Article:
• Fumbling with the equipment. It pays to check out your training room, equipment and all other logistics ahead of time.  Many presenters will waste valuable time trying to figure out how to make the slides move backwards and forwards. Often facilitators want to include a funny video or a video that may be only funny to them, but they can figure out how to have it as part of the powerpoint presentation and will have to leave the presentation to open a browser and search for the video to show. Again, wasting valuable time and appearing to be less than professional.
Just remember that the best part of facilitating a training is to have fun as the presenter and to make it an enjoyable experience for your audience.  Being prepared and aware of the needs of your audience leads to a very successful training.  There are many great training tools, just remember to use them appropriately.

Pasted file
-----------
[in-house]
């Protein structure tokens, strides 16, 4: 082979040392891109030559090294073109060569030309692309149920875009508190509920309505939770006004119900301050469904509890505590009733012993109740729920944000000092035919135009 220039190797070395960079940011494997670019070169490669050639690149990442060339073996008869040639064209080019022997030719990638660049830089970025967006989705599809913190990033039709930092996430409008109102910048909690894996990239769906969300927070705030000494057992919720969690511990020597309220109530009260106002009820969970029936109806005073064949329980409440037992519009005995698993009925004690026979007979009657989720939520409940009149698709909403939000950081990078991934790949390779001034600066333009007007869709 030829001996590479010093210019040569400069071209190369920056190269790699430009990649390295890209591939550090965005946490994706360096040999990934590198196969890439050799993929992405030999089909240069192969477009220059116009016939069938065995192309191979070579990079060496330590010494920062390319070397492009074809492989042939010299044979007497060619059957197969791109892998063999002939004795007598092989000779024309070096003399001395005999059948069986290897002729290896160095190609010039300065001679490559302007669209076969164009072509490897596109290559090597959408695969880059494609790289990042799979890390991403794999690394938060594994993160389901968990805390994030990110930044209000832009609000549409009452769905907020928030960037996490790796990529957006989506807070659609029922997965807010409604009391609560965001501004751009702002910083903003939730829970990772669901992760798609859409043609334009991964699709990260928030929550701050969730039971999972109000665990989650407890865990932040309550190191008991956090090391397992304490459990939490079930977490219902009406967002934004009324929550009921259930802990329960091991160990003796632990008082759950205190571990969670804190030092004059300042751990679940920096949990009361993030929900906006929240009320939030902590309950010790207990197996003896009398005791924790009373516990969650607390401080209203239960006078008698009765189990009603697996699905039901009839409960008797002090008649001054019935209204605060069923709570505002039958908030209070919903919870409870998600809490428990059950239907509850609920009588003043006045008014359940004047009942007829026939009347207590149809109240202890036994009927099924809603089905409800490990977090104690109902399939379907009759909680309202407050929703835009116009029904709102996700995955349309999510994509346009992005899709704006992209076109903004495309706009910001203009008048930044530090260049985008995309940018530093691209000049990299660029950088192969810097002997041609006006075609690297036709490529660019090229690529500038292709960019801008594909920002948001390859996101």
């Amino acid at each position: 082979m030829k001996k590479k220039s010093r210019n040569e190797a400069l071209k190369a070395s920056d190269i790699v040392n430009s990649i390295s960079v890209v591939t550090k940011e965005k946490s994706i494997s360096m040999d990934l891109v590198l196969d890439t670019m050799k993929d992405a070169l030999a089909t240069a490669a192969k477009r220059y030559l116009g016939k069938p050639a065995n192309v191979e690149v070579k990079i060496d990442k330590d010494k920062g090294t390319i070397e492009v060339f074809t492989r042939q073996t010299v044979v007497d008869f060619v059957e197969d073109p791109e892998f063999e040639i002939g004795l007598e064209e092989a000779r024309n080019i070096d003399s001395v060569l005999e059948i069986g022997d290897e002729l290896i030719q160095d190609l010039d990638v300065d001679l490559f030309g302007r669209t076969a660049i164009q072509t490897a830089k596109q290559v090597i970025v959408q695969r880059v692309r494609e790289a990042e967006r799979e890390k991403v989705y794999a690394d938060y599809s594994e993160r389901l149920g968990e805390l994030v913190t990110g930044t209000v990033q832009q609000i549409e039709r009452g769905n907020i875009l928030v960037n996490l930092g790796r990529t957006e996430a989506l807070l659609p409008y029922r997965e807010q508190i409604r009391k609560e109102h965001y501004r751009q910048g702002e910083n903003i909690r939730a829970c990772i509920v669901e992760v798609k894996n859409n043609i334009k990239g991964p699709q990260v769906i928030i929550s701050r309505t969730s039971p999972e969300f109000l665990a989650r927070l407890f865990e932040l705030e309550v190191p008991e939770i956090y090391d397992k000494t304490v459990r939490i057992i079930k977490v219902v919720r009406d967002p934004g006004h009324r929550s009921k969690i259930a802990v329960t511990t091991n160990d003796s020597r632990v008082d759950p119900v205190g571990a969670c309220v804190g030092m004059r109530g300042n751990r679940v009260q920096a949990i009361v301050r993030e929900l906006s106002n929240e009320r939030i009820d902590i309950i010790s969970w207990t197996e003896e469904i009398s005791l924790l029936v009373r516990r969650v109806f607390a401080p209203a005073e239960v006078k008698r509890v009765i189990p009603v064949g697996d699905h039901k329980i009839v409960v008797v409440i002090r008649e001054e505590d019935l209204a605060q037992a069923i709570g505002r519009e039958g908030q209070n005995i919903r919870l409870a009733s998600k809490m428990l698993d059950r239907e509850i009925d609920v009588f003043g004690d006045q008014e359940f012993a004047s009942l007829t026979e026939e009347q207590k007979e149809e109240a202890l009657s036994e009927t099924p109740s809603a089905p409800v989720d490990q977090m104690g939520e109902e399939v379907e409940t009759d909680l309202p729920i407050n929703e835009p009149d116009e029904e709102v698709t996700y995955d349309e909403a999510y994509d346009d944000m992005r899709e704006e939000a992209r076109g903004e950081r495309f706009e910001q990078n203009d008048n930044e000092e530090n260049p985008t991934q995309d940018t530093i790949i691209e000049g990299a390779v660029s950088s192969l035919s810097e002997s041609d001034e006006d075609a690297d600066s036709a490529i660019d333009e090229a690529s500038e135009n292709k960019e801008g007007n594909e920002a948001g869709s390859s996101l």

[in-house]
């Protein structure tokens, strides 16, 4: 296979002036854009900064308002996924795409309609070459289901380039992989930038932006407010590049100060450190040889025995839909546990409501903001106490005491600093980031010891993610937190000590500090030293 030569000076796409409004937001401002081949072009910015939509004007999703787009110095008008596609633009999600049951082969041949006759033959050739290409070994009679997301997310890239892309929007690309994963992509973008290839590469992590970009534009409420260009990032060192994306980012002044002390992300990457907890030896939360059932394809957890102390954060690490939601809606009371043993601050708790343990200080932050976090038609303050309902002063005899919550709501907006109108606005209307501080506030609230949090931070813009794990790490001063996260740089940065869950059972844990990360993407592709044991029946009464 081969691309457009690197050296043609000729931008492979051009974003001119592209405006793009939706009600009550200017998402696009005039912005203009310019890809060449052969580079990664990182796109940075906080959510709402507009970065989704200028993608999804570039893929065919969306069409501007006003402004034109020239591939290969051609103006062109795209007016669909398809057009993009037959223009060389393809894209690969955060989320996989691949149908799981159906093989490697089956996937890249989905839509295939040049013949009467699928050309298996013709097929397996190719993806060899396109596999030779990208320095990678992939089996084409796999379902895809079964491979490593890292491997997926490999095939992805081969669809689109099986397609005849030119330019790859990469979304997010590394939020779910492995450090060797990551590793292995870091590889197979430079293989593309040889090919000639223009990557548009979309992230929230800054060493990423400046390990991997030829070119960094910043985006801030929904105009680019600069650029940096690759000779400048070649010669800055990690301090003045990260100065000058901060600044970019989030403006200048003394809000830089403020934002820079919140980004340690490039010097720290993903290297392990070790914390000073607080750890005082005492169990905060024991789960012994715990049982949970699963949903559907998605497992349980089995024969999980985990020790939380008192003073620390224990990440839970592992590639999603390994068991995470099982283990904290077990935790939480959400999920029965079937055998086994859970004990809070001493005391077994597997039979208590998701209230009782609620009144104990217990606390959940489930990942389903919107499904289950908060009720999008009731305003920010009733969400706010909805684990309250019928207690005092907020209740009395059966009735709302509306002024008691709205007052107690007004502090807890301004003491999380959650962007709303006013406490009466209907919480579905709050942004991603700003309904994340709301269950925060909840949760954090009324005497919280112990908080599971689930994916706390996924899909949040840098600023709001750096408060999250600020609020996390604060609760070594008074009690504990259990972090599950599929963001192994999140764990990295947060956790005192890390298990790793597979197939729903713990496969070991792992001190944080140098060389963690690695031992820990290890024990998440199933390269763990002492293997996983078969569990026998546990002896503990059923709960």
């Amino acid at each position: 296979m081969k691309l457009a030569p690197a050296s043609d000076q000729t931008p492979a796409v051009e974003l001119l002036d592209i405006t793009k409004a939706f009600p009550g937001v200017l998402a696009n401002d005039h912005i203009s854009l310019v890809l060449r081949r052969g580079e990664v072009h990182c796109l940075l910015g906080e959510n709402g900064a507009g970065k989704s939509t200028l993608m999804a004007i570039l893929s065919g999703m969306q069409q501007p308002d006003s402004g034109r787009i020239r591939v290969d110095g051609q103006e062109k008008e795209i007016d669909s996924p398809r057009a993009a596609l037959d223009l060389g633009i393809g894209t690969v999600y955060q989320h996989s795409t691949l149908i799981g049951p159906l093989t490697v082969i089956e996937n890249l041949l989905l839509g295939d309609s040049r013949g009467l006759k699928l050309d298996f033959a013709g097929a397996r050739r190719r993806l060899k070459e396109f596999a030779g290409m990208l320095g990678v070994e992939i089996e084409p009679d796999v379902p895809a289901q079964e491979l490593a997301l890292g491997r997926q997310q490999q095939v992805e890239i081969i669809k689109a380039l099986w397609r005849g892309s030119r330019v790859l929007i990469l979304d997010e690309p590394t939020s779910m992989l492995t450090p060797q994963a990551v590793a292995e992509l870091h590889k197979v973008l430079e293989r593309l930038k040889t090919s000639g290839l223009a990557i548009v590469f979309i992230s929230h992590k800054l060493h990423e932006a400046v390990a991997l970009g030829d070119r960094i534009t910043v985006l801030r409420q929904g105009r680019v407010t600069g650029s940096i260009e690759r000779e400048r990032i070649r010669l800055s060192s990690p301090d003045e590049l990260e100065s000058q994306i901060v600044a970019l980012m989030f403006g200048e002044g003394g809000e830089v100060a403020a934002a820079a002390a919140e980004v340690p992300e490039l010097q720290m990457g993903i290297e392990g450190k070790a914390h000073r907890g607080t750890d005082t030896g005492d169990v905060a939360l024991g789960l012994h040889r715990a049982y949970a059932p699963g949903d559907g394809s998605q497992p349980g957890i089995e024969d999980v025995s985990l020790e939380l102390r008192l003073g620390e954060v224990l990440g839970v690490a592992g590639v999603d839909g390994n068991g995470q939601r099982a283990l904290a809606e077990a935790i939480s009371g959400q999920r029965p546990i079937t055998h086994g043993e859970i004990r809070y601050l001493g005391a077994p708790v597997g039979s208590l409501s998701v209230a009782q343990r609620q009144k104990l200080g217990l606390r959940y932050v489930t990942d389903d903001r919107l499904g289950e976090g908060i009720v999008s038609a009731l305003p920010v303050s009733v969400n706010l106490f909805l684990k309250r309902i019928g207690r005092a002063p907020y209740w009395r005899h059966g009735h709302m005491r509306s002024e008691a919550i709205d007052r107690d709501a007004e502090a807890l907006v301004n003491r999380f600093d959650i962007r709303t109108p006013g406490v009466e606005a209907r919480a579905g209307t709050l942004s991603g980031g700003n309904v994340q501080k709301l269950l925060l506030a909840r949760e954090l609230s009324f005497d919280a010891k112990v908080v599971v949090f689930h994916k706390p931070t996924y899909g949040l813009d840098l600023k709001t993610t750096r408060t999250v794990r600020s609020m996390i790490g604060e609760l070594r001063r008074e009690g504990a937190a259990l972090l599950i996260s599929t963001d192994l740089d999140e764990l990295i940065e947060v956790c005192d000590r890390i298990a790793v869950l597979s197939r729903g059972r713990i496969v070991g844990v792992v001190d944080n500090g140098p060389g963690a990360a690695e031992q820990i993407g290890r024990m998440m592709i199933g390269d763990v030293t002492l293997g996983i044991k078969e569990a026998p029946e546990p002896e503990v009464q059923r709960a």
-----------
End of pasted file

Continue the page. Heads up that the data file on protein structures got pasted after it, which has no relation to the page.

Have you experienced a training that could have used a kick? Share that information with us at Promotions West.


Friday, March 18, 2011

Handling Team Problems with Finesse


Keep your team on target:

Teams can easily get sidetracked for a variety of reasons. Their sense of direction may weaken as a result of your leadership style, the team's internal working or conflicts that may exist within the team.

Find out what the problem may be:

As soon as you realize there is a problem, deal with it immediately.   The most important piece is to identify the problem.  In many cases the problem could exist for the following reasons: